Lebanon’s government is this week reviewing a five-year economic growth plan that, amongst other measures, calls for the privatisation of state telecoms assets. Under the plan, the Ministry of Telecommunications (MoT) aims to establish an independent regulatory body – the Telecommunications Regulatory Authority (TRA) – to oversee the sector before transforming 100% state-owned fixed line incumbent Ogero into a new corporate entity, called Liban Telecom, and auctioning off the mobile operations currently managed by MTC Touch Lebanon and Germany’s DeTeCon (under the brand name Alfa). According to the two mobile operators’ four-year contracts, the MoT must give the cellcos six months notice before revoking their management agreements. According to investment bank JP Morgan, which has been analysing the sector alongside the government, Ogero/Liban Telecom is likely to be privatised in mid-2007.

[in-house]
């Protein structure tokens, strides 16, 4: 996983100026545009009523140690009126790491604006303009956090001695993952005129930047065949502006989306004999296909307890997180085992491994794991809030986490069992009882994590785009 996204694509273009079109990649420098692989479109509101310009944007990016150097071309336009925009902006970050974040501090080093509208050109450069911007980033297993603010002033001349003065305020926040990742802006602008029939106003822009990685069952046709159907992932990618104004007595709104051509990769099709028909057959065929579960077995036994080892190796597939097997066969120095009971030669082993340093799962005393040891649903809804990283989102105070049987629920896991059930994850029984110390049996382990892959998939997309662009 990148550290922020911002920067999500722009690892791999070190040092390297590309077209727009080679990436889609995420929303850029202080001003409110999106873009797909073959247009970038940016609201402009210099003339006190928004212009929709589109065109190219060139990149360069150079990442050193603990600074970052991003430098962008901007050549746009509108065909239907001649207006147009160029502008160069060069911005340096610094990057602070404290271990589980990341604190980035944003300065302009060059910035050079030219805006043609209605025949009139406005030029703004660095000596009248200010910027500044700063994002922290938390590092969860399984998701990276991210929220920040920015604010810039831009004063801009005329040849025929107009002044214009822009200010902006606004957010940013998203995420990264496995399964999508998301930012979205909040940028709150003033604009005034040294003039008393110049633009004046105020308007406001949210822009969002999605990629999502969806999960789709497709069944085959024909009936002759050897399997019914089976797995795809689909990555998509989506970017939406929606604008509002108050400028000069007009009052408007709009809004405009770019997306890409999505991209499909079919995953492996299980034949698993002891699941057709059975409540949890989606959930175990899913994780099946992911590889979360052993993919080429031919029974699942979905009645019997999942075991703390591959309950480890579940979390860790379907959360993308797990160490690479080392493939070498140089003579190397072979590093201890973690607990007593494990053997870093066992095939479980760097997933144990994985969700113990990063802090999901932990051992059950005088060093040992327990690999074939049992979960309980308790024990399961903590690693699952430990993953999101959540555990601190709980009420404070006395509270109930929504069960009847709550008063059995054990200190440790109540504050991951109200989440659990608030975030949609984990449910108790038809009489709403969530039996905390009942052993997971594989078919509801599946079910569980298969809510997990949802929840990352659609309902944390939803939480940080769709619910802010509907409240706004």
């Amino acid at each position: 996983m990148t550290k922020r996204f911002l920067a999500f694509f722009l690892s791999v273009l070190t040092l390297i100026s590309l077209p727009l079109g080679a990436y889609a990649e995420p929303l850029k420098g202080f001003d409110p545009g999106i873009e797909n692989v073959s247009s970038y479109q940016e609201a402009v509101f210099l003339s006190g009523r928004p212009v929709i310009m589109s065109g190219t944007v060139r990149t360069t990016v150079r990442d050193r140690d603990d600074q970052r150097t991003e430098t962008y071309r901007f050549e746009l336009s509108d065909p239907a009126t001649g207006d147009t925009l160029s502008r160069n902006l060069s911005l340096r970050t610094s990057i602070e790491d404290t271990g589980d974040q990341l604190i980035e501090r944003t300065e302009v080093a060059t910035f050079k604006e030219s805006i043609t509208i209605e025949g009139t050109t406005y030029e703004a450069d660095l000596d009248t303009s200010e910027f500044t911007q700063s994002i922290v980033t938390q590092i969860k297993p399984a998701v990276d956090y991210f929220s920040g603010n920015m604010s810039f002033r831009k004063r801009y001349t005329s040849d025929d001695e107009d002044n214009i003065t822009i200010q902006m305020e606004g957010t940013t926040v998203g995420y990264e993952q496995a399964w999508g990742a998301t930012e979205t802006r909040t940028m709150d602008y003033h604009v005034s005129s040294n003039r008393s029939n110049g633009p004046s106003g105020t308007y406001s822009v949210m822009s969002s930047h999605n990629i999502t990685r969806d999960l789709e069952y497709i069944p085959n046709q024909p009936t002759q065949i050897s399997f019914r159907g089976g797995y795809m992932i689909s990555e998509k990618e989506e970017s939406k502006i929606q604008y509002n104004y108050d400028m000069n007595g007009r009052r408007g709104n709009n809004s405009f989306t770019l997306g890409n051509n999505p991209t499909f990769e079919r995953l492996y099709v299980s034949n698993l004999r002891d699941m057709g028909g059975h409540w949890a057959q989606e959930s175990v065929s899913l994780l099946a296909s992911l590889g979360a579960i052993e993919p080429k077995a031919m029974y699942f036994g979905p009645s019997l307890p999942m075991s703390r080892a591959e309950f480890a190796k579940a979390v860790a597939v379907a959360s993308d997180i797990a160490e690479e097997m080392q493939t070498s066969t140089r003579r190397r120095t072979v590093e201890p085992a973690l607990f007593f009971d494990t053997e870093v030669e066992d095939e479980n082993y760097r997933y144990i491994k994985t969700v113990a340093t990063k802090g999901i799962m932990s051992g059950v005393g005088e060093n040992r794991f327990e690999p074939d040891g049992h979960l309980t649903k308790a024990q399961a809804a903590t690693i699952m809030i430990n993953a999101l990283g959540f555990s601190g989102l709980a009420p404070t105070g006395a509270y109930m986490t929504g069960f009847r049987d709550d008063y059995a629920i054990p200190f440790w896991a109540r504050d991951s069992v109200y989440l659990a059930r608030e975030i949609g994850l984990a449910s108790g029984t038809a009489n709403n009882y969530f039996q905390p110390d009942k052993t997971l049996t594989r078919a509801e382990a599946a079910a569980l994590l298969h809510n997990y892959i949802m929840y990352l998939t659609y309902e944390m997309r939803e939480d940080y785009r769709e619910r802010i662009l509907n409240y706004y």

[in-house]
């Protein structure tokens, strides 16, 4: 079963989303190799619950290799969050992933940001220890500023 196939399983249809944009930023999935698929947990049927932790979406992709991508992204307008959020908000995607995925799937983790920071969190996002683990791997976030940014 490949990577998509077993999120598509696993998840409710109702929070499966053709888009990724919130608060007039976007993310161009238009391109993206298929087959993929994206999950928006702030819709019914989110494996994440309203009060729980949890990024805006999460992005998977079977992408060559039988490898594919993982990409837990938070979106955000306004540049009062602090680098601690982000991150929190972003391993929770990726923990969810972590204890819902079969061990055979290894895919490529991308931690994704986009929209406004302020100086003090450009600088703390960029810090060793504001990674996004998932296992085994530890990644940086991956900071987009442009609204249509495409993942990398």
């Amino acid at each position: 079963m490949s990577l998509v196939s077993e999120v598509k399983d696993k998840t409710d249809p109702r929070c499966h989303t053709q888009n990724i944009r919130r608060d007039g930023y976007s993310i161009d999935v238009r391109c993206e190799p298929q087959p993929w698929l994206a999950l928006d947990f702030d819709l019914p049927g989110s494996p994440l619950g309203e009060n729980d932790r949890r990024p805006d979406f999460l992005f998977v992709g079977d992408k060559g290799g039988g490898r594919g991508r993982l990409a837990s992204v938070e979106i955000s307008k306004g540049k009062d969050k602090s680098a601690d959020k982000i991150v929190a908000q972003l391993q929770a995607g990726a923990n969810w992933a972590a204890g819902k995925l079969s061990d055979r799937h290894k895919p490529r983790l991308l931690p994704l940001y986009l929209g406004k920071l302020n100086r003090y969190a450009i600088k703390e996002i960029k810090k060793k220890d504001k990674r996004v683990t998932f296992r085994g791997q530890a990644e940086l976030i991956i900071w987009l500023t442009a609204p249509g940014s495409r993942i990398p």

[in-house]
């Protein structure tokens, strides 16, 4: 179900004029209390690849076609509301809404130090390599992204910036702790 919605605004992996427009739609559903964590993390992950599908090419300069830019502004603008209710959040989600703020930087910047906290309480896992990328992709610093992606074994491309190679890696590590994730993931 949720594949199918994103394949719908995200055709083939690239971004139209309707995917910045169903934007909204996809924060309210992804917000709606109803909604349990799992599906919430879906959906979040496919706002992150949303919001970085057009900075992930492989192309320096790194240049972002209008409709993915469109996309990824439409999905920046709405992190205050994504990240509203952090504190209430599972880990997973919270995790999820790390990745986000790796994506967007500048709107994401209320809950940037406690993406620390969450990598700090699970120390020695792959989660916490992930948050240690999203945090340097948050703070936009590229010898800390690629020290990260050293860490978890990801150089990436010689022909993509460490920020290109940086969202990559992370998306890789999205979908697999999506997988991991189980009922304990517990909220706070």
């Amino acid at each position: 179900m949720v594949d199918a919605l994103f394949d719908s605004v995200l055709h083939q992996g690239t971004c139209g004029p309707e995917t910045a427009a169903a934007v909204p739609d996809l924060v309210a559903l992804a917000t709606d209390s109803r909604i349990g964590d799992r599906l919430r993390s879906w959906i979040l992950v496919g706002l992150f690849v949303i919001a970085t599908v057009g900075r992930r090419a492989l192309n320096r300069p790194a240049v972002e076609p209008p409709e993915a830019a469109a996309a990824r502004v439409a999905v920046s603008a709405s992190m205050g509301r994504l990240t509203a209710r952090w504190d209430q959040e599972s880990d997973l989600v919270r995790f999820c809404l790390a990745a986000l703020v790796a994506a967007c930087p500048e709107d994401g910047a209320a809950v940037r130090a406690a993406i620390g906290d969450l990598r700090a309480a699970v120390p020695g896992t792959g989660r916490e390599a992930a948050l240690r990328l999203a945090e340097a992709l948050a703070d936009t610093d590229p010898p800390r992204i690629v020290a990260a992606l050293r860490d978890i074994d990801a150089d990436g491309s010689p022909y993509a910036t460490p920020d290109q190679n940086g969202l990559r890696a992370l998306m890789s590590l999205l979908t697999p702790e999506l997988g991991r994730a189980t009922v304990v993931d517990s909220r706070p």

Ogero has a monopoly on the telecoms sector in Lebanon, and operates, maintains, markets and manages the PSTN of the MoT, Lebanon’s only fixed line network. Ogero provides national and international voice and data services to business and residential users over a fibre-optic network spanning over 1,800km. Alfa (previously France Télécom Mobile Liban or Cellis) and MTC Touch Lebanon (previously Libancell) are Lebanon’s only mobile operators. Both signed build-transfer-operate (BTO) agreements to provide GSM-900 services with the government in 1994 before agreeing further management contracts in 2004, due to run out in 2008. According to spokespersons for the soon-to-be-launched TRA, Liban Telecom will be granted an option to launch its own rival mobile network. At the end of 2005 there were over a million GSM subscribers in Lebanon, a cellular penetration of over 22%, with the battle for the market leader’s position a close-run thing between Alfa and MTC Touch. Fixed line subscribers numbered 685,000 at the end of 2004, representing a teledensity of 15.1%.